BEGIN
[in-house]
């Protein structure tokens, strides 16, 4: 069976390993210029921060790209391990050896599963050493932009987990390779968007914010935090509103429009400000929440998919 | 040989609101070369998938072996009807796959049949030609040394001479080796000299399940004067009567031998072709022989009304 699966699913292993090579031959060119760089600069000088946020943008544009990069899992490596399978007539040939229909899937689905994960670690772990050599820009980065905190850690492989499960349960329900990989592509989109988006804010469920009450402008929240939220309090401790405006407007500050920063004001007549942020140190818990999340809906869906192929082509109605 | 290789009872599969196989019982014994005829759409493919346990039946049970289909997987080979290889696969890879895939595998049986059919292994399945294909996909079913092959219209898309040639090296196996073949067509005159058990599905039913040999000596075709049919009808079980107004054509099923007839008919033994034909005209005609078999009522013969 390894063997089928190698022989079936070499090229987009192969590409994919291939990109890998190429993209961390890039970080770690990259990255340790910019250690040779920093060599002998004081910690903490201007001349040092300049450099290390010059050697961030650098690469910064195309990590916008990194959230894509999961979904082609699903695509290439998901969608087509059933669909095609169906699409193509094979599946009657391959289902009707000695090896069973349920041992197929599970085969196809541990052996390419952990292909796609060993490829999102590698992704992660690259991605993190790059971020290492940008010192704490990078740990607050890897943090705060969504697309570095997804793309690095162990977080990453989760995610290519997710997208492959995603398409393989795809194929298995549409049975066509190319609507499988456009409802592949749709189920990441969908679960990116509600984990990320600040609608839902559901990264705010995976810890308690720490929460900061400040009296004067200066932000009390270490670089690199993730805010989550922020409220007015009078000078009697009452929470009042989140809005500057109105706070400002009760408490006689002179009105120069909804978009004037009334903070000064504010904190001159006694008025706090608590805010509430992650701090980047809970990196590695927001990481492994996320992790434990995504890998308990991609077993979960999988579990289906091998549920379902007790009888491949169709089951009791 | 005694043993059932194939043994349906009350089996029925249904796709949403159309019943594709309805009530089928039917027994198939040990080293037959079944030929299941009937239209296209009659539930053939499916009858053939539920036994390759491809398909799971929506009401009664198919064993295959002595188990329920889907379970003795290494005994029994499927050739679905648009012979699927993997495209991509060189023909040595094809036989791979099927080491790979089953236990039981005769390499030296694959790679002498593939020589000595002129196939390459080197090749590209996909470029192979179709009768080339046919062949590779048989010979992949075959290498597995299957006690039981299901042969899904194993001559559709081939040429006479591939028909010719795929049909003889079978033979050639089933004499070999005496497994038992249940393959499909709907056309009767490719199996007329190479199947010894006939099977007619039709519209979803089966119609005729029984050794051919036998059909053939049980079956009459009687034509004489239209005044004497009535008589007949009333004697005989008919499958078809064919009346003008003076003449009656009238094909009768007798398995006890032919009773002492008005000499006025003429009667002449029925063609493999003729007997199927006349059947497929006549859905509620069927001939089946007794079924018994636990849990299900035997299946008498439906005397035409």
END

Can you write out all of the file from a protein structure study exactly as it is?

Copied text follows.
[in-house]
């Protein structure tokens, strides 16, 4: 069976390993210029921060790209391990050896599963050493932009987990390779968007914010935090509103429009400000929440998919 | 040989609101070369998938072996009807796959049949030609040394001479080796000299399940004067009567031998072709022989009304 699966699913292993090579031959060119760089600069000088946020943008544009990069899992490596399978007539040939229909899937689905994960670690772990050599820009980065905190850690492989499960349960329900990989592509989109988006804010469920009450402008929240939220309090401790405006407007500050920063004001007549942020140190818990999340809906869906192929082509109605 | 290789009872599969196989019982014994005829759409493919346990039946049970289909997987080979290889696969890879895939595998049986059919292994399945294909996909079913092959219209898309040639090296196996073949067509005159058990599905039913040999000596075709049919009808079980107004054509099923007839008919033994034909005209005609078999009522013969 390894063997089928190698022989079936070499090229987009192969590409994919291939990109890998190429993209961390890039970080770690990259990255340790910019250690040779920093060599002998004081910690903490201007001349040092300049450099290390010059050697961030650098690469910064195309990590916008990194959230894509999961979904082609699903695509290439998901969608087509059933669909095609169906699409193509094979599946009657391959289902009707000695090896069973349920041992197929599970085969196809541990052996390419952990292909796609060993490829999102590698992704992660690259991605993190790059971020290492940008010192704490990078740990607050890897943090705060969504697309570095997804793309690095162990977080990453989760995610290519997710997208492959995603398409393989795809194929298995549409049975066509190319609507499988456009409802592949749709189920990441969908679960990116509600984990990320600040609608839902559901990264705010995976810890308690720490929460900061400040009296004067200066932000009390270490670089690199993730805010989550922020409220007015009078000078009697009452929470009042989140809005500057109105706070400002009760408490006689002179009105120069909804978009004037009334903070000064504010904190001159006694008025706090608590805010509430992650701090980047809970990196590695927001990481492994996320992790434990995504890998308990991609077993979960999988579990289906091998549920379902007790009888491949169709089951009791 | 005694043993059932194939043994349906009350089996029925249904796709949403159309019943594709309805009530089928039917027994198939040990080293037959079944030929299941009937239209296209009659539930053939499916009858053939539920036994390759491809398909799971929506009401009664198919064993295959002595188990329920889907379970003795290494005994029994499927050739679905648009012979699927993997495209991509060189023909040595094809036989791979099927080491790979089953236990039981005769390499030296694959790679002498593939020589000595002129196939390459080197090749590209996909470029192979179709009768080339046919062949590779048989010979992949075959290498597995299957006690039981299901042969899904194993001559559709081939040429006479591939028909010719795929049909003889079978033979050639089933004499070999005496497994038992249940393959499909709907056309009767490719199996007329190479199947010894006939099977007619039709519209979803089966119609005729029984050794051919036998059909053939049980079956009459009687034509004489239209005044004497009535008589007949009333004697005989008919499958078809064919009346003008003076003449009656009238094909009768007798398995006890032919009773002492008005000499006025003429009667002449029925063609493999003729007997199927006349059947497929006549859905509620069927001939089946007794079924018994636990849990299900035997299946008498439906005397035409």